But if you find the perfect balance between high volume keywords and low competition, then you can see results coming in faster. 

I would do a lot more keyword research. Back when I started my blog, I understood nothing about keyword research, and I believe I could have built traffic and Domain Authority much more quickly if I had known better.

Dr. Jason Cabler, DA 45

I’m actually writing another guide on how you can do step-by-step. This is perfect for those sites who are just starting out. Here’s the basic idea:

  • Identify your competitors
  • Find keywords they are ranking for
  • Filter a certain volume and difficulty score
  • Group them together
  • Create the content

I’ll update this once I’m finished with that guide. 

Create Your Own Resource Page

You might have come across a link building strategy where you create a 10x content then search for resource pages. You reach out to these resource pages in the hopes they add a link to your shiny new guide. 

But here’s another take on that: you create your own resource page

My favorite one is resource link building which is scaleable and achievable even for brand new sites. Basically, you create helpful resources (noncommercial in nature) that other site owners would want to link to since it helps their users. This is a virtually cost-free technique that any new site owner can employ. This method can land you a lot of links from high authority sites. I wish I knew this at the start, for if I did I think our site’s DA would be above 50 right now. 

Anthony Martin, DA 42

This might look like you’re just doing your competitors a benefit since you’re linking out to them. But remember, you serve your customers

The best way to earn their trust (and money) is to provide them with resources to help solve their problems. This means you don’t have to stick to linking only to your own content.

I know this may seem like a controversial topic, but if you really want to provide value to customers, you have to point to credible resources.

Personally, if you link out to your competitor, it shows me that you are not afraid of them. It shows your belief in your products/services that even if you link them to your competitor, they will not just sign up with them.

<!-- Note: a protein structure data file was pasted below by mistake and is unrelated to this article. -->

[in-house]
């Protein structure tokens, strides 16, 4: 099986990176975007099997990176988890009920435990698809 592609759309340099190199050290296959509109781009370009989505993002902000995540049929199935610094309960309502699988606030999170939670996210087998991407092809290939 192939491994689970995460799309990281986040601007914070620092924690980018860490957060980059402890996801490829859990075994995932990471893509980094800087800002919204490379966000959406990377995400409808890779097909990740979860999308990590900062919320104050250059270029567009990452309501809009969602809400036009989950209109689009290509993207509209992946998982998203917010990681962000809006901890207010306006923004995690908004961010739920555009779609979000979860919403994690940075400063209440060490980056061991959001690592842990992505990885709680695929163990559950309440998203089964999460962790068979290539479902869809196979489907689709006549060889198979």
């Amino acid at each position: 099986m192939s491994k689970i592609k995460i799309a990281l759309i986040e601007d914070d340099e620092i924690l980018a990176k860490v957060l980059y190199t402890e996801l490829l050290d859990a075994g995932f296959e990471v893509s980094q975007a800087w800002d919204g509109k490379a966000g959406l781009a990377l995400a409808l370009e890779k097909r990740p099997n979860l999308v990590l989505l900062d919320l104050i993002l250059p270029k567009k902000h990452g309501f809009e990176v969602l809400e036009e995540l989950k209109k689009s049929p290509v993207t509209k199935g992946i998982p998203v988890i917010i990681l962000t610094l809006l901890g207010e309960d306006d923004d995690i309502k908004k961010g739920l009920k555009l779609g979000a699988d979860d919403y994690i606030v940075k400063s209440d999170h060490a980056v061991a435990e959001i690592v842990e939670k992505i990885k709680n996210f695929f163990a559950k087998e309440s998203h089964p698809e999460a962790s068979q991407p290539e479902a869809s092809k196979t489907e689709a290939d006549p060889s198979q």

You are helping your (potential) customers make a better informed purchasing decision. 

And by doing so, you deserve more credit. 

Develop Mutually Beneficial Relationships

This next tip is something that is often forgotten in our fast-paced world. 

I would work for increasing PR and build healthy relations with influential people in my industry.

Abdul Rehman, DA 52

I want to highlight what Abdul mentioned above if he were to start over again—build healthy relations. Sure, it might still be considered self-serving, but that’s pretty much what every other marketer is doing anyway. 

When people do link building outreaches, oftentimes it’s because they want something out of the other website. Yes, a request will definitely benefit you, but it’s important to add value to them and their audience. 

And for me, that’s what it means to have a healthy relationship. Both parties benefit from one another instead of one party just leaching off the other. 

Focus on Quality over Quantity

I really like this quote from Katie.

She mentioned something that a lot of marketers and SEOs won’t probably do—delete old content that aren’t bringing in results. 

As far as regrets and what I’d do differently, I’ve found that only by publishing high-quality content do you get any natural inbound links, and therefore any SEO traffic – so the key is to focus on quality over quantity. We’ve deleted a bunch of fluff pieces that weren’t really that useful, and before publishing anything now, ask if this is really providing any additional value over similar pieces online.

Katie Holmes, DA 70

This puts emphasis on consistently creating high-quality content. Don’t publish for the sake of publishing new content. There are approximately 1.5B new blog posts being published each day. Don’t add to this noise. 

Focus on adding value to your audience. 

One way to avoid publishing low-quality content is to use AI-assisted tools when researching and creating the actual content.


If you want to improve your domain authority scores, follow the tips shared in this article.

But remember, getting high DAs should not be your goal by itself. A high score doesn’t mean anything if your business does not get results from it. Also, DA scores are comparative and not absolute. Don’t obsess over this single metric.

Even if you increase your DA score to the 80s, but you don’t generate leads, customers, or revenues from it, everything would have been futile.

Focus on providing value to your readers instead.

All DA scores are at the time of writing. This may go higher or lower over time. Note that Google does not use domain authority in their algorithm. Rather, it’s only a metric developed by Moz to predict how a website might perform on Google.